Protagon 6m - All seating can turn in to face the table for dining.

As with most new boats, there is a list of extras, as the basic-spec DF150APX-powered Protagon 20 supplied with leaning posts, as opposed to the optional £704 rotating bucket seats, costs £45,595. The water ski A-frame costs £704, and the Fusion hi-fi and speakers are an extra £407. Apart from charging for seats, this is pretty much par for the course, as is the £2,817 price tag for foam deck flooring and the £5,948 for an aluminium T-top – two extras worth having that were not on our test boat.

Inset handrails run inside the tall bulwarks.

Inset handrails run inside the tall bulwarks.

Engine options

Currently, these are all Suzuki, ranging from 70hp to 200hp. I doubt anybody will choose the smallest 70hp option, which makes the DF115 the most realistic small-engine option if 30 knots is all you need. The DF140 makes a good contender against the DF150 due to its lighter 188kg weight (lightest version). However, the bigger-capacity DF150 will produce more torque, which certainly benefited our test boat, so on balance I would say this is probably the best option. The DF175 and DF200, being based on the same 2867cc 4-cylinder engine block as the DF150, will not spoil the good weight distribution this boat enjoys, but restraint of the right hand may be needed on occasions.

Protagon Suzuki - The water ski frame is an extra worth having.

The water ski frame is an extra worth having.

Driving the Protagon

This boat is a bullet, capable of hitting 30 knots in 6 seconds. With good weight distribution, she instantly picks up her stern, planing from around 12 knots – not that you are likely to hang around at this speed. Even in the force 4–5 conditions of the test day, this 6m boat was not taking any nonsense. If you need to, you can cut along at a leisurely 17–20 knots with the boat running with perfect poise, which we did in the bigger seas that were heaping up at the southern end of Southampton Water. Pushing up the estuary with better but still potentially challenging conditions for this size of boat, I found this to be one of the most composed 20-footers I have driven for some time. It has a rock-solid, twin-stepped, narrow deep-vee hull, with a sharp transom deadrise of 23 degrees. Its high freeboard provides the weather protection you need when driving at wide open throttle into gusty short-chop conditions. Her ride across the weather pattern was very sure-footed for a small rakish boat, but her most impressive point of sailing was into the weather, where you can drive her quite a bit faster than you expect. I drove standing most of the time, which gave a great view over the bow, and the angled footboard gives your feet the anchorage they need in such conditions.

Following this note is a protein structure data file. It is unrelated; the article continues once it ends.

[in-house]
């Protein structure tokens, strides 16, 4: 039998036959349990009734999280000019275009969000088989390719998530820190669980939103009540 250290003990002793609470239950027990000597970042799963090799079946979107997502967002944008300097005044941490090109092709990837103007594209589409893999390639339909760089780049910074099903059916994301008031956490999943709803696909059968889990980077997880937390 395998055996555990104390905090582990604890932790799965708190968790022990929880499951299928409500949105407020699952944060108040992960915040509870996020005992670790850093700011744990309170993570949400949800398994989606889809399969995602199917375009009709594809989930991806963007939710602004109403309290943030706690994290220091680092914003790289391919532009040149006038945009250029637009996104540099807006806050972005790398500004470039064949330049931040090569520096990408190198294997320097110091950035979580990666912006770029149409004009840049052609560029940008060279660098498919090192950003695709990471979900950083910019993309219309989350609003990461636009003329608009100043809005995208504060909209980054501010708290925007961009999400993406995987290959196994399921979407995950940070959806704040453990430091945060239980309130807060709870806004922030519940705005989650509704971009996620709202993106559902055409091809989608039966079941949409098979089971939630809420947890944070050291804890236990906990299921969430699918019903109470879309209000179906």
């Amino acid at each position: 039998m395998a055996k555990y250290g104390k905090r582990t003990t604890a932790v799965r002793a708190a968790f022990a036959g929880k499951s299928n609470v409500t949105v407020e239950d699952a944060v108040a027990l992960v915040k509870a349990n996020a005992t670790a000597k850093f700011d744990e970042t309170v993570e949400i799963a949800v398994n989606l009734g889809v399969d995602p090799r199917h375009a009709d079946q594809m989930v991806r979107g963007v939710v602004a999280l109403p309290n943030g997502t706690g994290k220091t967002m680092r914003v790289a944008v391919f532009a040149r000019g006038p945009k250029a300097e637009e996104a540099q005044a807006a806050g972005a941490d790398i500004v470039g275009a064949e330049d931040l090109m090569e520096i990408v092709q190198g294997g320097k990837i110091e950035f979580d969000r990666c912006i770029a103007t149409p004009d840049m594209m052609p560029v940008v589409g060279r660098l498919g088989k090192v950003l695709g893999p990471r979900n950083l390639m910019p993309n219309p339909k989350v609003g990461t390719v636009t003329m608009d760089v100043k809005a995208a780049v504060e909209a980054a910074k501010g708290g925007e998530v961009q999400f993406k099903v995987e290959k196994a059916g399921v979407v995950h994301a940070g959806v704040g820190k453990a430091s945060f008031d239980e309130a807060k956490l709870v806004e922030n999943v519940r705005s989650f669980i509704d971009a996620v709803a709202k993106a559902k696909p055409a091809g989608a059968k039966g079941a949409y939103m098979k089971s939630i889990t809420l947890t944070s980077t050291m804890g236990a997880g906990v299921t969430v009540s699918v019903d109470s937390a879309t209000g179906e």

Protagon 6m underway


However, the windscreen could be a touch taller as you get a bit of windblast, so you may gravitate to sitting. This is no bad thing, as with the seat bolster folded down, you are secured comfortably in the bucket seat. Ergonomics are very good when seated, as the throttle falls perfectly to hand with your right arm rested on the seat armrest, and the wheel is easily in reach. When standing, your throttle arm does not have the support of the armrest, so you need to wedge your rear securely into the seat if you intend to enjoy this boat to its full potential.